The Last Picture Show - Film (Movie) Plot and Review





USA, 1971


Director: Peter Bogdanovich

Production: BBS Production and Last Picture Show Productions; black and white, 35mm; running time: 118 minutes. Released 1971 by Columbia-Warner. Filmed in Texas.


Producer: Stephen F. Friedman; executive producer: Burt Schneider; screenplay: Larry McMurtry and Peter Bogdanovich, from the novel by Larry McMurtry; photography: Robert Surtees; editor: Don Cambern; sound: Tom Overton; production designer: Polly Platt;

The Last Picture Show
The Last Picture Show
art director: Walter Scott Herndon; music: Hank Williams, Bob Wills and the Texas Playboys, Eddy Arnold, Eddie Fisher, Phil Harris, Pee Wee King, Hank Snow, Tony Bennett, Lefty Frizzell, Frankie Laine, Johnnie Ray, Johnny Strindley, Kay Starr, Hank Thompson, Webb Pierce, and Jo Stafford.


Cast: Timothy Bottoms ( Sonny Crawford ); Jeff Bridges ( Duane Jackson ); Cybill Shepherd ( Jacy Farrow ); Ben Johnson ( Sam the Lion ); Cloris Leachman ( Ruth Popper ); Ellen Burstyn ( Lois Farrow ); Eileen Brennan ( Genevieve ); Clu Gulager ( Abilene ); Sam Bottoms ( Billy ); Sharon Taggart ( Charlene Dugs ); Randy Quaid ( Lester Marlow ); Joe Heathcock ( Sheriff ); Bill Thurman ( Coach Popper ); Barc Doyle ( Joe Bob Blanton ); Jessie Lee Fulton ( Miss Mosey ); Gary Brockette ( Bobby Sheen ); John Hillerman ( Teacher ); Helena Humann ( Jimmie Sue ); Loyd Catlett ( Leroy ); Robert Glenn ( Gene Farrow ); Janice O'Malley ( Mrs. Craig ); Floyd Mahaney ( Policeman ); Kimberley Hyde ( Annie Martin ); Noble Willingham ( Chester ); Pamela Kelier ( Jackie Lee French ); Gordon Hurst ( Monroe ); Mike Hosford ( Johnny ); Charlie Seybert ( Any Fanner ); Grover Lewis ( Mr. Crawford ); Rebecca Ulrick ( Marlene ); Merrill Shephard ( Agnes ); Buddy Wood ( Bud ); Leon Brown ( Cowboy in the cafe ).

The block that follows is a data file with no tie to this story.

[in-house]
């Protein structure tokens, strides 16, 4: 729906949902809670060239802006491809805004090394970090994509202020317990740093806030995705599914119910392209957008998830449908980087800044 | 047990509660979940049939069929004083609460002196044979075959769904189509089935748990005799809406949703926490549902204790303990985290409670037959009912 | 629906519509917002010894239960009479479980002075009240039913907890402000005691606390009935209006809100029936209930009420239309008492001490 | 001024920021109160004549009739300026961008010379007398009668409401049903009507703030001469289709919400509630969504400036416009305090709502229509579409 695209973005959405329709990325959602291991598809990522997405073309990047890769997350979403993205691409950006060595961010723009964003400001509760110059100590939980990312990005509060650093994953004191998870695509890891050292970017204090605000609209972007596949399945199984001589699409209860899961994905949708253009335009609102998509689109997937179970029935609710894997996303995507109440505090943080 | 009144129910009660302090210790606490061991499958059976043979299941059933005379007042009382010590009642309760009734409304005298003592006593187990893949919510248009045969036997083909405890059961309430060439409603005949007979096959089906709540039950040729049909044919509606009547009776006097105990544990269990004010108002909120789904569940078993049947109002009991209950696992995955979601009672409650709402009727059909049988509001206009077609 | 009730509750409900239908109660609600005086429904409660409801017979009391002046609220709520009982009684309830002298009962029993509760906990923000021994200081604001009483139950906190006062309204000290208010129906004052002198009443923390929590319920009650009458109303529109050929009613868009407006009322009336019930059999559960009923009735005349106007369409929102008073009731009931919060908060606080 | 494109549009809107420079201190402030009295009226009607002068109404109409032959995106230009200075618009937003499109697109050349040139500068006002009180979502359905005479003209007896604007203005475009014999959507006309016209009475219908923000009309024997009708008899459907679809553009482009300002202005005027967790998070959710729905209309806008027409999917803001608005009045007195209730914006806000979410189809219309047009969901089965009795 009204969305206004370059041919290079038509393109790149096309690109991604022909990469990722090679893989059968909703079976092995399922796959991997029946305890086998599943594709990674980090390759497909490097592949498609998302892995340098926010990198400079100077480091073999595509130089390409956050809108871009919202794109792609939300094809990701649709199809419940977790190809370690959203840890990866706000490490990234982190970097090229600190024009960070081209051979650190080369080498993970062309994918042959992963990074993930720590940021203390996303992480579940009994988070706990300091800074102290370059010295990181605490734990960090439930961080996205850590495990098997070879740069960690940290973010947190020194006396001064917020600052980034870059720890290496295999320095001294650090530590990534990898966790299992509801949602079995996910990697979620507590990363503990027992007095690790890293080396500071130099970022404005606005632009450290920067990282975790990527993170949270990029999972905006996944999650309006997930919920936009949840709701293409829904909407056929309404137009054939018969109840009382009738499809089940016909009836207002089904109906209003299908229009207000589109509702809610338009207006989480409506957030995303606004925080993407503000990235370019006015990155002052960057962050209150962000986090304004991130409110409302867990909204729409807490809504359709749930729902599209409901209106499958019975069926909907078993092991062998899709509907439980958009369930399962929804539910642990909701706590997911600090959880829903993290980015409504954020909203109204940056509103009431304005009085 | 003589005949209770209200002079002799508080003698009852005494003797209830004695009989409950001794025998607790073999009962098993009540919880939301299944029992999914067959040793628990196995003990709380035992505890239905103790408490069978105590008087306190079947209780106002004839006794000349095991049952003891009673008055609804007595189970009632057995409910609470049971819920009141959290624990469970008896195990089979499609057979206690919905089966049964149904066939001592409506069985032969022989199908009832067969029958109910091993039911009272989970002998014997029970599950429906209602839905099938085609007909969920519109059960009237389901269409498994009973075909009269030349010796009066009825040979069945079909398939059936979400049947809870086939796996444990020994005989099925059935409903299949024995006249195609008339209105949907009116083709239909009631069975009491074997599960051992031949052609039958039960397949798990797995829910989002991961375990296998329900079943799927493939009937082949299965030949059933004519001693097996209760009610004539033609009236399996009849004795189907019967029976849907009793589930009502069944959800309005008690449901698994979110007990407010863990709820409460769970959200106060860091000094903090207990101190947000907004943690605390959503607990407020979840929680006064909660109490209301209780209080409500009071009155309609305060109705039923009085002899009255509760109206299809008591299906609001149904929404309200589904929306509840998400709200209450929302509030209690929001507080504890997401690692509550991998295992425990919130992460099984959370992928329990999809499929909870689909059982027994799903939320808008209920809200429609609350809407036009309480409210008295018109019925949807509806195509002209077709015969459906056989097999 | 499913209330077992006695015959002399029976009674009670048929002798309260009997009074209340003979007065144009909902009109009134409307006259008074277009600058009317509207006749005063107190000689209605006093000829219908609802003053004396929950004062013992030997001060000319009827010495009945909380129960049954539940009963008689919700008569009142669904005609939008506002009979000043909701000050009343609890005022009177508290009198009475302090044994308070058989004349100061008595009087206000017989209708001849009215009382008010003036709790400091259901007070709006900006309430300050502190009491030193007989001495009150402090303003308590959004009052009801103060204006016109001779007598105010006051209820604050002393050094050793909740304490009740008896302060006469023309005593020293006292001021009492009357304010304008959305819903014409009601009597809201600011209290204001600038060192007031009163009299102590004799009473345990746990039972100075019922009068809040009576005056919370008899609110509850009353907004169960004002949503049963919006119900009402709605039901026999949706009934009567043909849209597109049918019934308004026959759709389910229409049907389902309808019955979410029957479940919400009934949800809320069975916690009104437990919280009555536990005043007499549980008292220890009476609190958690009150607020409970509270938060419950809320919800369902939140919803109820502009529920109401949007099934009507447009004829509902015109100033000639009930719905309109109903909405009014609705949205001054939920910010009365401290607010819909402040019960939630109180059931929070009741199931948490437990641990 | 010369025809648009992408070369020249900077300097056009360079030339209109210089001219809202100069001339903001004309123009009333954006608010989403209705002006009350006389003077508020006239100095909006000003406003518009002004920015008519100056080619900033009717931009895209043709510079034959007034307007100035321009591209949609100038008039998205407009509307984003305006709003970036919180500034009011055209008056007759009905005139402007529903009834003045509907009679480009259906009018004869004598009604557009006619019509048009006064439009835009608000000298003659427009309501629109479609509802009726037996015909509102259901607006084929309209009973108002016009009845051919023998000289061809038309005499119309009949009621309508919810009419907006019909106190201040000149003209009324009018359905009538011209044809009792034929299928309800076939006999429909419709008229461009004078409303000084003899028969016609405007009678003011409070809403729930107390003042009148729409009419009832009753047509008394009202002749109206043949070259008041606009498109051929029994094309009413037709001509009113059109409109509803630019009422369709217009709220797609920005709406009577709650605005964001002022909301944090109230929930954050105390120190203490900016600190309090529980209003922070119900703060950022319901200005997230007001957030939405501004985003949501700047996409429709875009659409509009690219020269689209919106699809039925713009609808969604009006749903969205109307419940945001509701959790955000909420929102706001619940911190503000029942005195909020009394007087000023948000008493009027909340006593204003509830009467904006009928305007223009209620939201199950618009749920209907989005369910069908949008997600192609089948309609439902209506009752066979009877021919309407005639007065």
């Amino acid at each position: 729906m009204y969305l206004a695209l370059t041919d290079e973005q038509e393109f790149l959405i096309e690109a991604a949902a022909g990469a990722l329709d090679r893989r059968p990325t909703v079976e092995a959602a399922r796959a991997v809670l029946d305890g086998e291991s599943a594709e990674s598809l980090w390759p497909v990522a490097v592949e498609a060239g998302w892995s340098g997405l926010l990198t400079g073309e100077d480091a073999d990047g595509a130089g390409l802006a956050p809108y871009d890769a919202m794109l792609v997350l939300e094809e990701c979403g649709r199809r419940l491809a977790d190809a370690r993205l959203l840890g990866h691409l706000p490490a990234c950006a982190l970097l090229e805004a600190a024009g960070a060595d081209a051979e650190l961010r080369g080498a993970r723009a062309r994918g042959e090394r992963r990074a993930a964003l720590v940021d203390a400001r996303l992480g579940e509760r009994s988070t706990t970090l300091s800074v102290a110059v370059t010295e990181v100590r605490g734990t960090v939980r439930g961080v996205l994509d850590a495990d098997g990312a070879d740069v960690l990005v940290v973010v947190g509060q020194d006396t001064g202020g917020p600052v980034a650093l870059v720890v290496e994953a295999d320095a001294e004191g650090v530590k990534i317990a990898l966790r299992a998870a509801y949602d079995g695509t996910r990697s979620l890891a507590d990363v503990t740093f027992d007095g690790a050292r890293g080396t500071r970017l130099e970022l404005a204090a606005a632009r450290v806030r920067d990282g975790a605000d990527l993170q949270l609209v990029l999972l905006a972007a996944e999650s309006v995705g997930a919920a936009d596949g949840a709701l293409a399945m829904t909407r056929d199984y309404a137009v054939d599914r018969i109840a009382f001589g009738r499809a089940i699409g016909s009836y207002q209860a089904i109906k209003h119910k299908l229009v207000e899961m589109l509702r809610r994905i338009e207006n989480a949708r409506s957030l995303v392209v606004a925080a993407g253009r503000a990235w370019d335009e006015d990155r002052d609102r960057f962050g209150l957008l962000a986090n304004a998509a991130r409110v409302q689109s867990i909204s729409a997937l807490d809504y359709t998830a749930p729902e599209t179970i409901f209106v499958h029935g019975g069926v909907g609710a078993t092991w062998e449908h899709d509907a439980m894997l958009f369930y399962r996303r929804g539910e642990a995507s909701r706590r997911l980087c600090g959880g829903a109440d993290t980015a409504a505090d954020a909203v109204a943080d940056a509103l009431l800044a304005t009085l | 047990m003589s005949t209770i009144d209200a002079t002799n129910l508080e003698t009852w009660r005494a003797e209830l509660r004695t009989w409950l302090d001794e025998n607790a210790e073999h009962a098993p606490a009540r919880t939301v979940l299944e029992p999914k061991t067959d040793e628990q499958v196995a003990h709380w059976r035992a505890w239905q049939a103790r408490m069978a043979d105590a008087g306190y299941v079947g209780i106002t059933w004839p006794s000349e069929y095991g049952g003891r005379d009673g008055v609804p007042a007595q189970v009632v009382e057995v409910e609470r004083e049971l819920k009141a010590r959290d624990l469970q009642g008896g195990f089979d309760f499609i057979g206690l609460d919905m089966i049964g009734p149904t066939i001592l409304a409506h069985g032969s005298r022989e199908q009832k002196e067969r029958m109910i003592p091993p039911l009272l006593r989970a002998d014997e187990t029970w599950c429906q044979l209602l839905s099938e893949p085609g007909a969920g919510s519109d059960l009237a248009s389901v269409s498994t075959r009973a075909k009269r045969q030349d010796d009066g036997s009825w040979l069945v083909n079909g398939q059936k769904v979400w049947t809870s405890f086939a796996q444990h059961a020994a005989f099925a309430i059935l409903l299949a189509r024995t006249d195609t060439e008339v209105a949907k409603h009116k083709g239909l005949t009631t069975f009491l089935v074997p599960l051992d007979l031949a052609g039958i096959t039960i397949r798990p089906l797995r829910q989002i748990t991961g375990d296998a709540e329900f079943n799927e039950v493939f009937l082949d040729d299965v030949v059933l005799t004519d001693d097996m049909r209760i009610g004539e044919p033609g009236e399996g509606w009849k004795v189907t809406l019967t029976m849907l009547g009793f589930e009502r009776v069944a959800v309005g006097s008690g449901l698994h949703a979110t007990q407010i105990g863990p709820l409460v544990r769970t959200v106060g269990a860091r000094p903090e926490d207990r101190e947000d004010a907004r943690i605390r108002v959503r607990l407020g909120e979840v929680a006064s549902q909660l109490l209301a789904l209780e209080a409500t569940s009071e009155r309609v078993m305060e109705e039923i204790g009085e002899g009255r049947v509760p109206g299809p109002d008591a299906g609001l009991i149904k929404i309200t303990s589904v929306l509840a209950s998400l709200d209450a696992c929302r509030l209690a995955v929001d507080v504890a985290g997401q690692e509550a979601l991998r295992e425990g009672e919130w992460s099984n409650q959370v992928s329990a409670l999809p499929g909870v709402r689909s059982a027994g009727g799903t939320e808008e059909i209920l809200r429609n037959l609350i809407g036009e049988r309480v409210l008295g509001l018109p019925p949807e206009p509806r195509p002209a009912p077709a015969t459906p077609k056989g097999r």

Awards: Oscars for Best Supporting Actor (Johnson) and Best Supporting Actress (Leachman), 1971; New York Film Critics awards for Best Supporting Actor (Johnson), Best Supporting Actress (Burstyn), and Best Screenwriting (tied with Sunday Bloody Sunday ), 1971.


Publications


Books:

Sherman, Eric, and Martin Rubin, The Director's Event: Interviews with Five American Film-makers: Budd Boetticher, Peter Bogdanovich, Samuel Fuller, Arthur Penn, Abraham Polonsky , New York, 1970.

Bogdanovich, Peter, Pieces of Time , New York, 1974.

Giacci, V., Bogdanovich , Florence, 1975.

Harris, Thomas J., Bogdanovich's Picture Shows , Metuchen, 1990.

Yule, Andrew, Picture Shows: The Life and Times of Peter Bogdanovich , New York, 1992.

Articles:

" The Last Picture Show : A Study in Black and White," in American Cinematographer (Los Angeles), January 1972.

O'Brien, G., and R. Feiden, "Inter/View with Peter Bogdanovich," in Inter/View (New York), March 1972.

Dawson, Jan, in Sight and Sound (London), Spring 1972.

Pulleine, Tim, in Film Quarterly (Berkeley), Spring 1972.

Goodwin, M., in Take One (Montreal), April 1972.

Allombert, G., in Image et Son (Paris), May 1972.

Haustrate, G., in Cinéma (Paris), June 1972.

Jordan, I., in Positif (Paris), June 1972.

Turroni, G., in Filmcritica (Rome), November-December 1972.

Duprez, L., in Filmrutan (Tyreso, Sweden), no. 2, 1973.

Cerlich, John, " The Last Picture Show and One More Adaptation," in Literature/Film Quarterly (Salisbury, Maryland), April 1973.

Piro, S., in Cinema Nuovo (Turin), May-June 1973.

Starr, Cecile, "Peter Bogdanovich Remembered and Assessed," in Filmmakers Newsletter (Ward Hill, Massachusetts), September 1973.

Cohen, M. S., "The Corporate Style of BBS," in Take One (Montreal), November 1973.

"Cybill and Peter" (interview), in Inter/View (New York), June 1974.

Pietzsch, I., in Film and Fernsehen (Berlin), January 1977.

Bogdanovich, Peter, in American Film (Washington, D.C.), December 1978-January 1979.

O'Guinn, Tom, in Cinema Texas Program Notes (Austin), 16 January 1979.